Dail to approve Syria mission as advance troops leave in days
CONTINGENCY planning for the deployment of Irish troops in Syria is well under way, and a reconnaissance party is expected to be sent there within days.
Irish participation in the mission in the Golan Heights will receive final approval in the Dail this evening.
Under the "triple lock" mechanism, the troops cannot join a mission overseas unless it has been sanctioned by the United Nations, the Government and the Dail.
The 114-strong contingent will join the United Nations Disengagement Observer Force (Undof) and occupy positions in the Golan Heights, a disputed territory between Israel and Syria that has been hit recently by exchanges of gunfire arising from the escalation of the Syrian conflict.
Shots were fired there yesterday at an Israeli patrol after two unidentified figures infiltrated an unmanned post, while seven shells fired in clashes between Syrian government forces and rebels landed there on Tuesday.
The Defence Forces will send a mechanised infantry group, and the soldiers will join the mobile reserve where their role will include providing protection for the rest of the force, carrying out armed escorts, deploying on patrols and liaising with locals.
They will be equipped with Mowag armoured patrol carriers fitted with 12.7mm heavy machine guns.
"The emphasis will be on mobility and protection rather than firepower," a senior officer said last night.
"It will take us back to the traditional peacekeeping role we played in the early days of the Unifil mission in south Lebanon where the troops will shake hands and liaise with the locals and patrol through the communities", he added.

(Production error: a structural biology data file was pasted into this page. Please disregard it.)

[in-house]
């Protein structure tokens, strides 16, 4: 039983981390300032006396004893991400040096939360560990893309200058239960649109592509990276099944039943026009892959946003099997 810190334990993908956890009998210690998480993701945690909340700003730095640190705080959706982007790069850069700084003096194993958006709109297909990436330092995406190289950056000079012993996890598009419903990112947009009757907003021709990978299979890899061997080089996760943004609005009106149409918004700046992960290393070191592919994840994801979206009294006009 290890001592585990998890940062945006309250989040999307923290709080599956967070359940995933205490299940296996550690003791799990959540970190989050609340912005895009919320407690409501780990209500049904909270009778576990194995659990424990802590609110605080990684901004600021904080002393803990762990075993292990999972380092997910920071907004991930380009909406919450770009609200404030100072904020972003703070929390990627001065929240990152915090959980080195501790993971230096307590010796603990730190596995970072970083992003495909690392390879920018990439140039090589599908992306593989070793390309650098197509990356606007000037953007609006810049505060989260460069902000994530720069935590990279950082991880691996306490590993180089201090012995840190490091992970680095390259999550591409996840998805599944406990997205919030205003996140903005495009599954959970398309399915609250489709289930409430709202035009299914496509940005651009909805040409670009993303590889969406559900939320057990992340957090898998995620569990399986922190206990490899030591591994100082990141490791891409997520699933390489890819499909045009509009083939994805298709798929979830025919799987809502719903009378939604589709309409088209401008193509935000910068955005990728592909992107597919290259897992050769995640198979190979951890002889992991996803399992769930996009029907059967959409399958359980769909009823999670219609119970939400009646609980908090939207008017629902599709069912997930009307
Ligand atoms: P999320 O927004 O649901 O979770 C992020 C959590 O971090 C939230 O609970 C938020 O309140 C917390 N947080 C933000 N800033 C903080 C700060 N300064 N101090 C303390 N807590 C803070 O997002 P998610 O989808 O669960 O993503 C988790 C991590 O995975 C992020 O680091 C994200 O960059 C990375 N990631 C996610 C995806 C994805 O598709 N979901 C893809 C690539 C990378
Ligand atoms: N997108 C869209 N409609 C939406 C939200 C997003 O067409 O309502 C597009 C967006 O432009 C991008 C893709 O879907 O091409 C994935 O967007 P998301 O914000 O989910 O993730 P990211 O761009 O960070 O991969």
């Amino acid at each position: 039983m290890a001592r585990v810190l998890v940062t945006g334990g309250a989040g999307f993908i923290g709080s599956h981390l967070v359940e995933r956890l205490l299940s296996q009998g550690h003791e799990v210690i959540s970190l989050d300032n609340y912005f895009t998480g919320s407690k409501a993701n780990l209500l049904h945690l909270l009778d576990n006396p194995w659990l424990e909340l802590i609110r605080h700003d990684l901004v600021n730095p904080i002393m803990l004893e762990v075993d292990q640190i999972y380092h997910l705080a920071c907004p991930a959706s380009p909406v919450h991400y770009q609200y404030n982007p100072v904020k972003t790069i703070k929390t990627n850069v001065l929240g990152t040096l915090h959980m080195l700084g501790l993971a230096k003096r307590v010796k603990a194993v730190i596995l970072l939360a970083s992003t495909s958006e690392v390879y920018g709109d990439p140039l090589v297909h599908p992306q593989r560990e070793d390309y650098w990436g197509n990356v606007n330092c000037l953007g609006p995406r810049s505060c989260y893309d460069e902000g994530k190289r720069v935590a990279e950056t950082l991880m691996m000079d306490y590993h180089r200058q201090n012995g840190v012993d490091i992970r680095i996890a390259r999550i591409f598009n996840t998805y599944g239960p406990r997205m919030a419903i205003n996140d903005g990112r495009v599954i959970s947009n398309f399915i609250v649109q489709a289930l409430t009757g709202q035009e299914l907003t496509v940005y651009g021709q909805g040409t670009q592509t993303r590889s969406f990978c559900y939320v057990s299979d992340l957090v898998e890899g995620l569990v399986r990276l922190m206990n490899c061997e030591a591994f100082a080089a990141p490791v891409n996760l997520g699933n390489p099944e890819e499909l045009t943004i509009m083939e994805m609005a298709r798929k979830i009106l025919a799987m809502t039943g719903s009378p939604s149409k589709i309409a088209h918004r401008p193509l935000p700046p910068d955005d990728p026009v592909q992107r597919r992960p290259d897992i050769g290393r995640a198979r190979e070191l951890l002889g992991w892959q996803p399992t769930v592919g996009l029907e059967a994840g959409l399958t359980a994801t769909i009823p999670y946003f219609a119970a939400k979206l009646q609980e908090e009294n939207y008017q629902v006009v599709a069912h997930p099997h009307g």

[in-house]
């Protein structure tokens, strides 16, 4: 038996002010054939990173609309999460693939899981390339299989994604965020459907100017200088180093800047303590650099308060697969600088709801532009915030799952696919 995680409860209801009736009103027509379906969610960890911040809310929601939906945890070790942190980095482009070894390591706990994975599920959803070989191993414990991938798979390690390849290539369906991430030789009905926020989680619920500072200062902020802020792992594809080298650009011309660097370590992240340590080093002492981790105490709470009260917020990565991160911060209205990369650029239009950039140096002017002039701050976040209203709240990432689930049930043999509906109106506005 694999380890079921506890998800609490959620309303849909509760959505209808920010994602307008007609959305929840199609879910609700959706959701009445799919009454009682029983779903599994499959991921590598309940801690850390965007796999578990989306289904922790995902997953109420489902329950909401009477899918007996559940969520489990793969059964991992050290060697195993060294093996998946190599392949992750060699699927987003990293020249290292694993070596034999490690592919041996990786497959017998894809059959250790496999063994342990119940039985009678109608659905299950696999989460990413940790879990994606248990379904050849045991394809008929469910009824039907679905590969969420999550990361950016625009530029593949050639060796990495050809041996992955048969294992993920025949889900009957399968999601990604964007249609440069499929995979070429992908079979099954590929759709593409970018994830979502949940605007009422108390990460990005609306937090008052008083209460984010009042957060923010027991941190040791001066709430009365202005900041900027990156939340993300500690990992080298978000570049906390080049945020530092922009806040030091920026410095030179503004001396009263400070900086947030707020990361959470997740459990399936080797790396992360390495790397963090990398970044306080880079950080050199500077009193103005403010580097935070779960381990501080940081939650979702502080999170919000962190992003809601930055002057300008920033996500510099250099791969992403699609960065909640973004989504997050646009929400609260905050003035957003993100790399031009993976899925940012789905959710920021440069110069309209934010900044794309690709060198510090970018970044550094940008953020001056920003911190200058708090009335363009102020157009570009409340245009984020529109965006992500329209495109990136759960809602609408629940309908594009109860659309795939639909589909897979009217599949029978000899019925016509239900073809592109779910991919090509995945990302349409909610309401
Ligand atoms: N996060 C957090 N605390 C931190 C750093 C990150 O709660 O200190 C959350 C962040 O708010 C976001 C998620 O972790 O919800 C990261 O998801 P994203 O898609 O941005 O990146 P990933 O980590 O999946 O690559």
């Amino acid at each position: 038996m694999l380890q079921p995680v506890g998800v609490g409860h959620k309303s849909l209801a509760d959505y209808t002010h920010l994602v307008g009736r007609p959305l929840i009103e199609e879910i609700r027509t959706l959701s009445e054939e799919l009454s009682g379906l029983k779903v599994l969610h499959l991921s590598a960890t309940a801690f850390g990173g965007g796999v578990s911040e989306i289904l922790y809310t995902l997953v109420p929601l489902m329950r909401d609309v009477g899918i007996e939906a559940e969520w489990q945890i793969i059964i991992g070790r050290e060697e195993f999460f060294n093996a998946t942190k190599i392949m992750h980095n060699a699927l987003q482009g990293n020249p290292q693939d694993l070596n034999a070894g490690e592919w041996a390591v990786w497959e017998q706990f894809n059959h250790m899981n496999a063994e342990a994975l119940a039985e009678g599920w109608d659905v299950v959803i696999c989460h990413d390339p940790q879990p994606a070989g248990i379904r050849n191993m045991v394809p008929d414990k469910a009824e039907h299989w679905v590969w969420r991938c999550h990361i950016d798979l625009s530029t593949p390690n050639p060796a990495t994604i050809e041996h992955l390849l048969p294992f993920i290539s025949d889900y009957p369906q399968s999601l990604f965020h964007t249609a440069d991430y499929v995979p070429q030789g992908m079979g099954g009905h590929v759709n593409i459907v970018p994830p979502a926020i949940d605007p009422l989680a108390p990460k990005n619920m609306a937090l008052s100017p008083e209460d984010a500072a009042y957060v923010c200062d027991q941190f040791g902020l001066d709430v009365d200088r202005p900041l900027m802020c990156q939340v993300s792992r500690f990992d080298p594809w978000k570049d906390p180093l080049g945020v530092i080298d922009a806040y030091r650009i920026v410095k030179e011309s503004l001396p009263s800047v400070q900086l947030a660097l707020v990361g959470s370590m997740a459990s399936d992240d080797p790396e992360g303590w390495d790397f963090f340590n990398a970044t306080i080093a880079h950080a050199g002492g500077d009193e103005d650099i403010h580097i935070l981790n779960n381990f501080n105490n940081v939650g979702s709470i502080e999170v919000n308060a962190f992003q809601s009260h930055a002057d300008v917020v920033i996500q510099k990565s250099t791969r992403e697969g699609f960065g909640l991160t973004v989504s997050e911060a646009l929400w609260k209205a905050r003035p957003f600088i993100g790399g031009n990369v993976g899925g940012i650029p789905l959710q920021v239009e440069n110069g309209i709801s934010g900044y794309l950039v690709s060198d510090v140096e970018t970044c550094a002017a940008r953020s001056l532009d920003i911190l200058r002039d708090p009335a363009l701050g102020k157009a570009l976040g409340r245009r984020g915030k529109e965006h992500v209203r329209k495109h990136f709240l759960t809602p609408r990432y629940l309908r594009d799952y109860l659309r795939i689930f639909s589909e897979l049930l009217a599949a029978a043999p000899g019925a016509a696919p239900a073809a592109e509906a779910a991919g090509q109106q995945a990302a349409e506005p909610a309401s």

The Mowags will be transferred to the Golan Heights from south Lebanon where Irish involvement is due to be downsized from two companies to one from November, reducing the number of personnel there from 330 to 180.
The Irish company, being sent at the request of the UN, will not involve members of the elite special forces group, the Ranger Wing.
Senior military officers led by Chief of Staff Lieut General Sean McCann backed the proposed move, but had to face down support for an alternative plan to put troops into Mali in west Africa.
After a close study of the Golan Heights proposal and the support for the move coming from the UN in New York as well as the Israelis and the Syrian factions, Defence Minister Alan Shatter brought his recommendation before the Cabinet on Tuesday.
It is expected that the Irish soldiers will be fully deployed in mid-September, pending an assessment of the report of the reconnaissance party on whether the standard Irish requirements are being met.
Three Irish officers are already deployed with the Undof mission, while 10 are part of the Untso observer mission which is led by Brigadier General Michael Finn.
Tanaiste and Foreign Minister Eamon Gilmore said yesterday that he had met some weeks ago with UN Secretary-General Ban Ki-moon, who had made a direct request for Irish participation.
He pointed out that Ireland had a long-standing and strong reputation in the provision of peacekeeping forces, particularly in that region, and should contribute to the effort in the Golan Heights.
Mr Gilmore said the Government had been in discussions with the UN to ensure that the maximum level of safety and security was applied to the troops on the mission.
The resolution seeking approval will be tabled before the Dail this evening.